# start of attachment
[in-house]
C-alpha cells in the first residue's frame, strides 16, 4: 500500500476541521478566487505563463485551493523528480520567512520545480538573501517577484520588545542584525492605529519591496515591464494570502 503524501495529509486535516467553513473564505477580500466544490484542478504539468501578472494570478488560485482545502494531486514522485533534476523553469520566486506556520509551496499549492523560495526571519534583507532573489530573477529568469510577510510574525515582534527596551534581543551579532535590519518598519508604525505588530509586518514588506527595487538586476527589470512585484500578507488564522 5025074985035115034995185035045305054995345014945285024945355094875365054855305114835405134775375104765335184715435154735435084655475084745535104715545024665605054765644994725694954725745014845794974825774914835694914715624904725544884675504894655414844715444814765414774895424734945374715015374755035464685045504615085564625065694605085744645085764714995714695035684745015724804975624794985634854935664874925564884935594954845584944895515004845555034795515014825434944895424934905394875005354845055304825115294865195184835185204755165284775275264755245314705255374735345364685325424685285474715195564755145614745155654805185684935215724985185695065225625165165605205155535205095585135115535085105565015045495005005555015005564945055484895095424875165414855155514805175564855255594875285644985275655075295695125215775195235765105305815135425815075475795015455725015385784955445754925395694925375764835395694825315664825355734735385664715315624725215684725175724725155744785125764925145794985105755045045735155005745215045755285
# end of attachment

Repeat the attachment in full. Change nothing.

[in-house]
C-alpha cells in the first residue's frame, strides 16, 4: 500500500476541521478566487505563463485551493523528480520567512520545480538573501517577484520588545542584525492605529519591496515591464494570502 503524501495529509486535516467553513473564505477580500466544490484542478504539468501578472494570478488560485482545502494531486514522485533534476523553469520566486506556520509551496499549492523560495526571519534583507532573489530573477529568469510577510510574525515582534527596551534581543551579532535590519518598519508604525505588530509586518514588506527595487538586476527589470512585484500578507488564522 5025074985035115034995185035045305054995345014945285024945355094875365054855305114835405134775375104765335184715435154735435084655475084745535104715545024665605054765644994725694954725745014845794974825774914835694914715624904725544884675504894655414844715444814765414774895424734945374715015374755035464685045504615085564625065694605085744645085764714995714695035684745015724804975624794985634854935664874925564884935594954845584944895515004845555034795515014825434944895424934905394875005354845055304825115294865195184835185204755165284775275264755245314705255374735345364685325424685285474715195564755145614745155654805185684935215724985185695065225625165165605205155535205095585135115535085105565015045495005005555015005564945055484895095424875165414855155514805175564855255594875285644985275655075295695125215775195235765105305815135425815075475795015455725015385784955445754925395694925375764835395694825315664825355734735385664715315624725215684725175724725155744785125764925145794985105755045045735155005745215045755285